I might be able to help a bit, I was freelance for 10 years as a self employed book keeper, and just become limited last September. So as self employed I would pay 20% tax on my profits, after the individual tax free allowance (10k for14/15), and perhaps in your case a slight bit of 40% tax too?
Whereas now I am limited, I take a salary of £10k via the business, tax free, I can legitimately claim for business mileage, business use of mobile, as well as the usual overheads I have etc...., plus I can take dividends taxed at 10% as long as I am a 20% tax payer, and then I received a 10% tax credit towards my dividend payments, so in short, no tax is due on the dividends. You must be a shareholder to take dividends, and you would be the director too of the limited business. You then pay 20% of the limited business profits.
Obviously being self employed you have one return to do per year to HMRC, whereas with a limited company, there is the Annual Return to companies house, plus the annual filing of the limited companies house, plus a self assessment for you to declare your dividends etc. So much more paperwork, hence, higher accountancy fees.
Also going forward, the money in the business , is the business's and not yours whereas freelance, its nice to have freedom to your hard earned cash! For me being limited is perfect as it controls what I take and spend, but then if I have to update computors etc, software, its nice that its coming from the business and not my own pot...
unfortunately the HMRC have withdrawn the entreprenurial relief for businesses buying or selling a going concern, just in Nov 14, but sorry to say, if you had gone limited prior to this, your accountant could have appealed to HMRC for the limited co to 'buy' your sole trader business, at a figure which would be representative of 3 years profits, and akin to the marketplace for your business style, so lets say £100k profit over 3 years.... they would charge you 10% entreprenurial tax relief on this at 10% (its a bit more complicated but this is the easy way to explain) so you would pay £10k, and then you would be sitting on a figure of £100k on a directors loan account, to take as you wish tax free (because you paid the 10% tax on it, it cant be taxed again).... and then you could have had a good few years tax free.......... too good to be true......hence they cancelled the scheme in Nov after a good few years of running it......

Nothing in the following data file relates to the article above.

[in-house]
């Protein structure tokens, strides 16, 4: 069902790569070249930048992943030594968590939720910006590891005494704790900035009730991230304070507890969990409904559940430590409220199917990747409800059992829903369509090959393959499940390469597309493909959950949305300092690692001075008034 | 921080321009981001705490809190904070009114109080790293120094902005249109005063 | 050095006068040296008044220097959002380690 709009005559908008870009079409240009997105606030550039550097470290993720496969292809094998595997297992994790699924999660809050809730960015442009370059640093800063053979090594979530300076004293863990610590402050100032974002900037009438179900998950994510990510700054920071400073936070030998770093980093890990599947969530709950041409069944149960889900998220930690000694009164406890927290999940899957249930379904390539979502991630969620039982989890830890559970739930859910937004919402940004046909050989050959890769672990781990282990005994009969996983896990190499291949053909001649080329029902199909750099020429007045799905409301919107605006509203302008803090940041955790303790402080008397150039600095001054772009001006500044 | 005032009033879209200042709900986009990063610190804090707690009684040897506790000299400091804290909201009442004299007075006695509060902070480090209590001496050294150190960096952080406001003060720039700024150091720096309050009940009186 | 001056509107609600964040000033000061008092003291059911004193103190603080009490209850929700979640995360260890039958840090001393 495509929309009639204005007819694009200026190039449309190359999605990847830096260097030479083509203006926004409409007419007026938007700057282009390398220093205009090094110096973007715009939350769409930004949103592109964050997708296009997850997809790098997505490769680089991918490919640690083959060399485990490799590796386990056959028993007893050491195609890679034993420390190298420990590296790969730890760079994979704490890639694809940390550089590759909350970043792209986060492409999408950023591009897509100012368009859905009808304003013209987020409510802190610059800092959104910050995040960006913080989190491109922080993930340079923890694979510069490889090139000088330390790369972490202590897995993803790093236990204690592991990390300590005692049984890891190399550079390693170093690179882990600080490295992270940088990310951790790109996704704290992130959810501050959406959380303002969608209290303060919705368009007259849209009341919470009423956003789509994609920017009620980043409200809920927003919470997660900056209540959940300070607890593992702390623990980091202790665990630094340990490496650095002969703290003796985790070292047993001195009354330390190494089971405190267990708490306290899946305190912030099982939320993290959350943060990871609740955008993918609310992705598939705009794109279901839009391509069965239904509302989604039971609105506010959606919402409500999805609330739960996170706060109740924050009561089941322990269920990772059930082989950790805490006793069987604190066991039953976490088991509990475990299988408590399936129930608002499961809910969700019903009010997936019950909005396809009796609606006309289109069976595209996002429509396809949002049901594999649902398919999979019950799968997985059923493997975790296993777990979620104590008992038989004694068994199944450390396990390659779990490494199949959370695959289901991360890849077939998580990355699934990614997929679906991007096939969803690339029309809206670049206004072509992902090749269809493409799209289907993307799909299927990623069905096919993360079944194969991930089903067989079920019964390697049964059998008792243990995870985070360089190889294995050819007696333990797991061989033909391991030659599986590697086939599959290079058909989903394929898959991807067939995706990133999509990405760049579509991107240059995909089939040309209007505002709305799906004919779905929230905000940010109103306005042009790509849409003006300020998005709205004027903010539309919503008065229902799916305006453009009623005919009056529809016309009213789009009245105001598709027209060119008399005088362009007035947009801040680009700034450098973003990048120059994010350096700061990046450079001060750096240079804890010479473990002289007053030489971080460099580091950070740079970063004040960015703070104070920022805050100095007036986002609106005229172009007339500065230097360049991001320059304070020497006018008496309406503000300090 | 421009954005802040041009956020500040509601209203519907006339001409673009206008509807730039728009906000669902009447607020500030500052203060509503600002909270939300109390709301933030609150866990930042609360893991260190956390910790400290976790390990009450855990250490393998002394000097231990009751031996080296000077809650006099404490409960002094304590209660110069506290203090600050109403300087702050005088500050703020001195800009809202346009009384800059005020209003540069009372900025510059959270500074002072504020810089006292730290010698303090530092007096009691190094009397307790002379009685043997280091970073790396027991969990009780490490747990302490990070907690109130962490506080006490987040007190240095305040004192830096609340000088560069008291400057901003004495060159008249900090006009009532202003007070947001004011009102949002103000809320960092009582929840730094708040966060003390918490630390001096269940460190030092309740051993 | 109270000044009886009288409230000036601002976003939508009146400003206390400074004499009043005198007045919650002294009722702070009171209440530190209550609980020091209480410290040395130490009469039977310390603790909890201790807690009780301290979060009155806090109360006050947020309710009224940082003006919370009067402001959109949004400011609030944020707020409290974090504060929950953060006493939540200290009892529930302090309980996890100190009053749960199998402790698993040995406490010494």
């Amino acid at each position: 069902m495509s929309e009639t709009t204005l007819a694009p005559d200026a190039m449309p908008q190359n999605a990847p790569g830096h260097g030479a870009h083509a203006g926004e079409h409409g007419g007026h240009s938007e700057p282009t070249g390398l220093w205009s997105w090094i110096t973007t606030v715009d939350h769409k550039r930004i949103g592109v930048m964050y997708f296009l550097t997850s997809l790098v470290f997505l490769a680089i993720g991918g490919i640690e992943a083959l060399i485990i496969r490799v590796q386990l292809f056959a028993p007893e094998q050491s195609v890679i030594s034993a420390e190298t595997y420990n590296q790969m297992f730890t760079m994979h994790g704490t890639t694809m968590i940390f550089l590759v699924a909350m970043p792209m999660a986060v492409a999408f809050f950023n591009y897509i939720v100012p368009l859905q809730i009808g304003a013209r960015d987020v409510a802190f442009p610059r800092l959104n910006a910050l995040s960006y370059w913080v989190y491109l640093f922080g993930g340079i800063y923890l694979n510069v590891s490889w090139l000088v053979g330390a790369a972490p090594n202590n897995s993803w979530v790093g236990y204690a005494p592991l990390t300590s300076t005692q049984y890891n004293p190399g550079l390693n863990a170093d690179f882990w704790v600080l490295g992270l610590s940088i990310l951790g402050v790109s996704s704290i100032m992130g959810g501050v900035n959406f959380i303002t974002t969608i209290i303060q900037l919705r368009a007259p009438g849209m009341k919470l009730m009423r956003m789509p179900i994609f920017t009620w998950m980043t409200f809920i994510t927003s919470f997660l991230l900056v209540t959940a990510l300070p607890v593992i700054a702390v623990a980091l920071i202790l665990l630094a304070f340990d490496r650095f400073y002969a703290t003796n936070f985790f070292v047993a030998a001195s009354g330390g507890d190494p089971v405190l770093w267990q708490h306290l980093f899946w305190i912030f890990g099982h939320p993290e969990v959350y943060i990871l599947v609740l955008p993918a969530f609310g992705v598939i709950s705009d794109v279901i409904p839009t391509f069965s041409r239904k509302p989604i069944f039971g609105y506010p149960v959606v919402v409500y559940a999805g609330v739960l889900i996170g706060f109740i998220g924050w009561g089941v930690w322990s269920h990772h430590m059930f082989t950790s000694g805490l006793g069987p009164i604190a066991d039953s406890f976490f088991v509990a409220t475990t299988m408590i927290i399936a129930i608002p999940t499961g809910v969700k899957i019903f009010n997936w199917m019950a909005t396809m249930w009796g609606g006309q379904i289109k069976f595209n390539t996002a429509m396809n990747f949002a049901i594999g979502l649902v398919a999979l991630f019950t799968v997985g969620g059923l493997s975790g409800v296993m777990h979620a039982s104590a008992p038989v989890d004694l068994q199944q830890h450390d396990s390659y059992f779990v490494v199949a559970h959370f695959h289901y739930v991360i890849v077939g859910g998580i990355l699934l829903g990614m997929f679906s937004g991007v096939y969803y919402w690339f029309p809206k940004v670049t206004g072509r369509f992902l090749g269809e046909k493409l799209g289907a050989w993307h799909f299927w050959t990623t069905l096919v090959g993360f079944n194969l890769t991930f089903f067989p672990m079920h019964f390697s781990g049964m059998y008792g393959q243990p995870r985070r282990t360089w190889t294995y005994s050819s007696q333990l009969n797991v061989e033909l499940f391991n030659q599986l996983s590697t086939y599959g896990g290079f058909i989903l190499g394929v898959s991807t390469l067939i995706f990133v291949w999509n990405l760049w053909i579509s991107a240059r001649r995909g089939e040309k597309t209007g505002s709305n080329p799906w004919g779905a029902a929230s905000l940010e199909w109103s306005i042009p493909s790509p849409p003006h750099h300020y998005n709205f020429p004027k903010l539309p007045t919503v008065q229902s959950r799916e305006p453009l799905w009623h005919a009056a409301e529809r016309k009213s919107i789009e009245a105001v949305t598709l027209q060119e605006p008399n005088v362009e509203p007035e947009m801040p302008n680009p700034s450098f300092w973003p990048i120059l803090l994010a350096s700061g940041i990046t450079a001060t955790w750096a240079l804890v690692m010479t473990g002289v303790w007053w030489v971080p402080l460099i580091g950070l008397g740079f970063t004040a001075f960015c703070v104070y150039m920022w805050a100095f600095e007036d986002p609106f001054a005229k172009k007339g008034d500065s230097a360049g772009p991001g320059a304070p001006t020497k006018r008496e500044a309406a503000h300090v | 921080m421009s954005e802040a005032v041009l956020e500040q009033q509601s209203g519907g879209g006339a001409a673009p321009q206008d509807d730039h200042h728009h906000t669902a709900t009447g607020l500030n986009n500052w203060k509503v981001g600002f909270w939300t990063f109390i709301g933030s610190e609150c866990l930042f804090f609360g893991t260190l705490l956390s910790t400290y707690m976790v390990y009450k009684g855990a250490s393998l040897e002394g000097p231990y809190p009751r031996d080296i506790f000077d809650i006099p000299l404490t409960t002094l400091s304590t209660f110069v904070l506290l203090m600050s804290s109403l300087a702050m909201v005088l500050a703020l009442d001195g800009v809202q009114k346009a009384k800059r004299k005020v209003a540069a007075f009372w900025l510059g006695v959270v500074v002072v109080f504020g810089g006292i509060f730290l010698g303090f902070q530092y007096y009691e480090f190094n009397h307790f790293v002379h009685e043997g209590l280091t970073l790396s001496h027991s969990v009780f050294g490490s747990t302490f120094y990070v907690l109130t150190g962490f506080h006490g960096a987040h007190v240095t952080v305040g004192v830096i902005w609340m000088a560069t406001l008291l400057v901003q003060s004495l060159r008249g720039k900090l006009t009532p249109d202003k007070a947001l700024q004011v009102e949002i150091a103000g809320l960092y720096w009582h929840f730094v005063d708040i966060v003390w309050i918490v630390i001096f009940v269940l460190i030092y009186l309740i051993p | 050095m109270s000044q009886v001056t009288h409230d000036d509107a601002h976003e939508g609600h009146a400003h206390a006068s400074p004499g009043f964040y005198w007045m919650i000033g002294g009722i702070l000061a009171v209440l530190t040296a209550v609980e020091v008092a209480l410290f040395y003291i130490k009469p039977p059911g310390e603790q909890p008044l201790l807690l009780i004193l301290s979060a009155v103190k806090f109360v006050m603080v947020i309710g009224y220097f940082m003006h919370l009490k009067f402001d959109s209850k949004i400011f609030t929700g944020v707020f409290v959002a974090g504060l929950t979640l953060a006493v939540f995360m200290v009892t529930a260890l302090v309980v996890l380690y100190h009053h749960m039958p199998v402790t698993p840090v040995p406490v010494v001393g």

You wouldn't have actually had the £100k in ready cash, it would be balance sheet items so just a case of posting a few journals, the only cash to part with within 16 months of the date of sale, would have been the £10k. x
Thanks noon. That's given me loads to think about, shame I missed that opportunity, but I'm seeing my accountant this week so I'll raise those other points... Talking peace, what would be the other reasons besides tax, is it the looking more credible thing? Also, could it end up costing me more than staying freelance? Thanks